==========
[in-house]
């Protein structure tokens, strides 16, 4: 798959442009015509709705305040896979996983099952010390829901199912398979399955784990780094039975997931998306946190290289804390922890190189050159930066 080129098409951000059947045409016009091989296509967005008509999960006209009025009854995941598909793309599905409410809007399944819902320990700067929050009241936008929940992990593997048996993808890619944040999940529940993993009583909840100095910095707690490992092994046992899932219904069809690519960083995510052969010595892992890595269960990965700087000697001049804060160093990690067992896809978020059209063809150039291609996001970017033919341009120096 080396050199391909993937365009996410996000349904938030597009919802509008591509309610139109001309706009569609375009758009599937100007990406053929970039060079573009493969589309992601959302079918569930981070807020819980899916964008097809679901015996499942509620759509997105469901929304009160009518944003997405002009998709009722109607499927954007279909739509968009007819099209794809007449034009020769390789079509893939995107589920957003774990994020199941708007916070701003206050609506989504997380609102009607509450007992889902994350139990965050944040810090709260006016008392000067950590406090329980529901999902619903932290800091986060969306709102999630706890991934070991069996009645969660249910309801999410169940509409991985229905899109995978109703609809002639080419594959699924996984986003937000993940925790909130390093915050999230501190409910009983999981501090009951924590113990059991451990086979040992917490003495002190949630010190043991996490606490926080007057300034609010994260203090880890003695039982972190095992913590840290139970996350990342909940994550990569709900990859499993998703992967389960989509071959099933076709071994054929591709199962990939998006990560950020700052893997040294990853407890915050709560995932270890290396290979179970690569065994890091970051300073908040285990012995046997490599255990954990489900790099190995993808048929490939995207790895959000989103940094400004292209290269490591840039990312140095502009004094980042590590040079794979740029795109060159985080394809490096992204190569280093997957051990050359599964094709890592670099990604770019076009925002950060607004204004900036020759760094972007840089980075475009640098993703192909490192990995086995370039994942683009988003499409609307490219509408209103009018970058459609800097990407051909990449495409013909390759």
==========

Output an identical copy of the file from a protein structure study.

[in-house]
């Protein structure tokens, strides 16, 4: 798959442009015509709705305040896979996983099952010390829901199912398979399955784990780094039975997931998306946190290289804390922890190189050159930066 080129098409951000059947045409016009091989296509967005008509999960006209009025009854995941598909793309599905409410809007399944819902320990700067929050009241936008929940992990593997048996993808890619944040999940529940993993009583909840100095910095707690490992092994046992899932219904069809690519960083995510052969010595892992890595269960990965700087000697001049804060160093990690067992896809978020059209063809150039291609996001970017033919341009120096 080396050199391909993937365009996410996000349904938030597009919802509008591509309610139109001309706009569609375009758009599937100007990406053929970039060079573009493969589309992601959302079918569930981070807020819980899916964008097809679901015996499942509620759509997105469901929304009160009518944003997405002009998709009722109607499927954007279909739509968009007819099209794809007449034009020769390789079509893939995107589920957003774990994020199941708007916070701003206050609506989504997380609102009607509450007992889902994350139990965050944040810090709260006016008392000067950590406090329980529901999902619903932290800091986060969306709102999630706890991934070991069996009645969660249910309801999410169940509409991985229905899109995978109703609809002639080419594959699924996984986003937000993940925790909130390093915050999230501190409910009983999981501090009951924590113990059991451990086979040992917490003495002190949630010190043991996490606490926080007057300034609010994260203090880890003695039982972190095992913590840290139970996350990342909940994550990569709900990859499993998703992967389960989509071959099933076709071994054929591709199962990939998006990560950020700052893997040294990853407890915050709560995932270890290396290979179970690569065994890091970051300073908040285990012995046997490599255990954990489900790099190995993808048929490939995207790895959000989103940094400004292209290269490591840039990312140095502009004094980042590590040079794979740029795109060159985080394809490096992204190569280093997957051990050359599964094709890592670099990604770019076009925002950060607004204004900036020759760094972007840089980075475009640098993703192909490192990995086995370039994942683009988003499409609307490219509408209103009018970058459609800097990407051909990449495409013909390759």